Tuesday, January 09, 2018 by Lance D Johnson
The vegan internet mafia has gone off the rails, this time hurling death threats at a candid chef in Shropshire, England. The death threats led to the closing of two restaurants.
The threats are aimed at Laura Goodman, a head chef who made a joke online about a “pious, judgmental vegan.”
“Pious, judgmental vegan (who I spent all day cooking for) has gone to bed, still believing she’s a vegan,” wrote Laura Goodman on a Facebook group called “The Boring Group.” Goodman also joked about “spiking” a vegan’s food, in reference to the cheese pizza that they ordered.
Goodman’s joking comment was taken too seriously by easily-offended, self-righteous vegans, who lashed out, calling Goodman’s comments “spiteful”, “mean”, “terrible”, and “disgusting.
Goodman’s Facebook comment riled up so many religious vegans, they took to Google reviews to vent their frustration. The diner that Goodman co-owns, Carlini, has received so many negative reviews on Google; its rating has fallen to one star.
Ms. Goodman said she is “deeply sorry” for her remarks and has resigned. She said she designed a special vegan menu for a party of diners, but pointed out that one of the guests had settled for a cheese pizza (which is not a vegan food). In fact, vegan cheese from the grocery store is made from milk protein, disqualifying it from being part of a true vegan diet. Ms. Goodman was simply joking about the hypocrisy, because a vegan diet is so strict.
Goodman’s fiancé and business partner, Mr. Gale, reached out to the BBC and apologized, “She recognizes she needs some time away from the business to clear her head and think about what happened.” He reassured that no meat was used in any of the dishes. A restaurant spokesperson said the “board of directors are currently considering their options” after receiving complaints.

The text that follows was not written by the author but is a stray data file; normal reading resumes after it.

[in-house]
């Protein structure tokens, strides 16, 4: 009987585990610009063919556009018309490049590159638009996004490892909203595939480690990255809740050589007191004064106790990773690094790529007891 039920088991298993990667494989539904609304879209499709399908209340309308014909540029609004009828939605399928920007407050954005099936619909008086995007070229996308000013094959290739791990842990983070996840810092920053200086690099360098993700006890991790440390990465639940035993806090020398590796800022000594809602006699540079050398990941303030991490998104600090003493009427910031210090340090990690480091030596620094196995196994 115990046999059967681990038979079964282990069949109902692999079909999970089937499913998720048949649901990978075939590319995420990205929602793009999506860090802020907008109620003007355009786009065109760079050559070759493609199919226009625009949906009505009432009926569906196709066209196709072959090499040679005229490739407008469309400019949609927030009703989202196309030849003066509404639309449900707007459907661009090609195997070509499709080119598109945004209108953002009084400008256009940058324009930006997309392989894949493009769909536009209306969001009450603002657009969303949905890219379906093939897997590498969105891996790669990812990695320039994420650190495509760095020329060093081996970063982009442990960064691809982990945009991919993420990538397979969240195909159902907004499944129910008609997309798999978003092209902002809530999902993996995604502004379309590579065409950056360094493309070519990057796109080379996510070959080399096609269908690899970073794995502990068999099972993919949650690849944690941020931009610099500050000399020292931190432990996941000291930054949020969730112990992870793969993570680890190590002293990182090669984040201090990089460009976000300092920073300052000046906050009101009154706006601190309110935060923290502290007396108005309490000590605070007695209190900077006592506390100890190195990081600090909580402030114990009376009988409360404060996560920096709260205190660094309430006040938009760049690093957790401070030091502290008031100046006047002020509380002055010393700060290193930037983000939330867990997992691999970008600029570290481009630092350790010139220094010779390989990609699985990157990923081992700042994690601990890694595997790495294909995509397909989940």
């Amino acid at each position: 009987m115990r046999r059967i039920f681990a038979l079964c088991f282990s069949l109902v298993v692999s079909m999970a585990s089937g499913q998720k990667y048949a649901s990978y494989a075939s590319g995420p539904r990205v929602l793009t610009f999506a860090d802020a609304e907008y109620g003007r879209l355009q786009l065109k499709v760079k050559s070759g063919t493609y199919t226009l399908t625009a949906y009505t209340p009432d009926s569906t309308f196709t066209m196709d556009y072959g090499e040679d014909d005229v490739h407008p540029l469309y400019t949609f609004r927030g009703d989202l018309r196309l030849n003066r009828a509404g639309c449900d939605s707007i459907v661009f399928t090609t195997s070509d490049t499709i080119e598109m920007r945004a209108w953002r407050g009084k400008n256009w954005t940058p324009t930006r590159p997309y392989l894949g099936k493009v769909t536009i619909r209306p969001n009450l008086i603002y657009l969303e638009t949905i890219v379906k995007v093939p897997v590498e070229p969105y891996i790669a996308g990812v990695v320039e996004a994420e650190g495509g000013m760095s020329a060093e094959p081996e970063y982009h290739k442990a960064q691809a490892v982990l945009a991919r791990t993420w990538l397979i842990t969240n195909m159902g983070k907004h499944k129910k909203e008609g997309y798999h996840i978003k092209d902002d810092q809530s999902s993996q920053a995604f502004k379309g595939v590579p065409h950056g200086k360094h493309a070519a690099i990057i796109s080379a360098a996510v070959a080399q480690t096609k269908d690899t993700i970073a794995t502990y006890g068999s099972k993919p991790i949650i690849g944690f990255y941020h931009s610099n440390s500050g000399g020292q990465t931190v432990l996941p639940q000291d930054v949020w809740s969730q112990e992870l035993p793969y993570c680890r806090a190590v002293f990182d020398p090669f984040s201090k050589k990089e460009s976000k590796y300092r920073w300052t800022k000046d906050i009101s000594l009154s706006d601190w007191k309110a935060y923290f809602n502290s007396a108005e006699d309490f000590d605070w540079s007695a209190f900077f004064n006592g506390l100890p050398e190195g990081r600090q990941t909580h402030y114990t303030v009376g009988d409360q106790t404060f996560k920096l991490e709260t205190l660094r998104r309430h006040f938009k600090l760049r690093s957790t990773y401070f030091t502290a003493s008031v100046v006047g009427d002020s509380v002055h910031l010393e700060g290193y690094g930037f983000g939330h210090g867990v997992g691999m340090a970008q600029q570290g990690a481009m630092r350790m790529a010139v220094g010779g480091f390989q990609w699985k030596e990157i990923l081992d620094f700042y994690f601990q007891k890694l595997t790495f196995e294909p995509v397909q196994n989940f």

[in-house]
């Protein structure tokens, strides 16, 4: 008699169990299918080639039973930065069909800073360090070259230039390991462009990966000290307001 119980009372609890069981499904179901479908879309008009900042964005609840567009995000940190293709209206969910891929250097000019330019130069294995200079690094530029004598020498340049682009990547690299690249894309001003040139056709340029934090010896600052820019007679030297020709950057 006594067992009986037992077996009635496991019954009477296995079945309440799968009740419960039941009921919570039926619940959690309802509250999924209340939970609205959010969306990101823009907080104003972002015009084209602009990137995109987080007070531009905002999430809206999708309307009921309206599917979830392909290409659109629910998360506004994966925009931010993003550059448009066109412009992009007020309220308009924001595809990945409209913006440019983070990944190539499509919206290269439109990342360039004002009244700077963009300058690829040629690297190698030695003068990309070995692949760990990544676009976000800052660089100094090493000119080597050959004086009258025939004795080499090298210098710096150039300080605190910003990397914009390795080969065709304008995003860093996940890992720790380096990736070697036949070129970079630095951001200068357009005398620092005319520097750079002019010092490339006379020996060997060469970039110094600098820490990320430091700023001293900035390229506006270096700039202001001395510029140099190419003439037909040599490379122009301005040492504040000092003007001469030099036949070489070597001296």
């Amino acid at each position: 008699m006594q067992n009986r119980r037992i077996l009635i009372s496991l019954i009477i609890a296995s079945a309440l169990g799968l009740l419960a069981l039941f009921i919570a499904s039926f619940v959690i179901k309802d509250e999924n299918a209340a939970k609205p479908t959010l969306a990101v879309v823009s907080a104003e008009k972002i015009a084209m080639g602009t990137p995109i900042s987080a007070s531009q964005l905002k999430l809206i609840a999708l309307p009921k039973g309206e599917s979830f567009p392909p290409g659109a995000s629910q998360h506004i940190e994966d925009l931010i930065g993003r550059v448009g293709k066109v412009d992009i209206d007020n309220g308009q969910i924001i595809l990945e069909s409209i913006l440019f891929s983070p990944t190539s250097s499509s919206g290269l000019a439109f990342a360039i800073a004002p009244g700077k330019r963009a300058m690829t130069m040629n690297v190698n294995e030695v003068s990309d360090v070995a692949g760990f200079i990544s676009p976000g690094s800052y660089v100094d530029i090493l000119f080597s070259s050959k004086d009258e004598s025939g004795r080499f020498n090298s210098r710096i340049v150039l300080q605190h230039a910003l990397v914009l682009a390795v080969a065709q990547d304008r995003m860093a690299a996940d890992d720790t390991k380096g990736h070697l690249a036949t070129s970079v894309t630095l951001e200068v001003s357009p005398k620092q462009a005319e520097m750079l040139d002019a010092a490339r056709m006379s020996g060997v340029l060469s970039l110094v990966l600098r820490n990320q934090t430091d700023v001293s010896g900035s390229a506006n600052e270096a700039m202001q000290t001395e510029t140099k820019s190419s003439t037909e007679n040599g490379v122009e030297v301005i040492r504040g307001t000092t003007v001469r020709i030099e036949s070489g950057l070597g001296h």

As blown out of proportion as this incident is, the truth is that most vegan cheese is made from casein, a milk protein derived from animals. Casein is highly concentrated in regular cheese. When consumed by humans, casein breaks down into several chemicals, including casomorphine, an opioid peptide. This explains why humans are so easily addicted to cheese.
Still, soy and rice-based cheeses (commonly consumed by vegans) also contain casein. Additionally, casein can be found in other vegan substitute foods, including whipped topping, coffee creamers, mock meats, egg substitutes and in some brands of coconut milk powder. Casein is also used in the fining process to clarify wines. Vegans take pride in their animal-free diet; but they are prone to self-righteous attitudes and eventually imperfections. A plant-based diet is ideal, but veganism has become something of a cult.
Hell-bent on consuming an animal-free and cruelty-free diet, vegans can be easily tricked into substituting products often sold in health food stores and may overlook more important aspects of their diet. In their crusade against meat, they may still consume more hydrogenated oils, excess sugars, pesticides, herbicides or processed foods that provide very little nutrition and harm cellular health. (Related: Vegetarian diets really do lower cholesterol but can also result in nutrient deficiencies if based on processed foods.)
The vegan mafia should thank this now resigned chef in Shropshire, England. Ms. Goodman shed light on the fact that “vegan foods” are often “spiked” with fake substitutes. Sometimes a religiously strict diet can cause more worry, frustration and stress, leading to negative outcomes. Vegans would be better off if they dropped their judgment and found common ground. Sometimes people who obsess and worry about every little detail of their food may accidentally destroy their life and happiness in the process.
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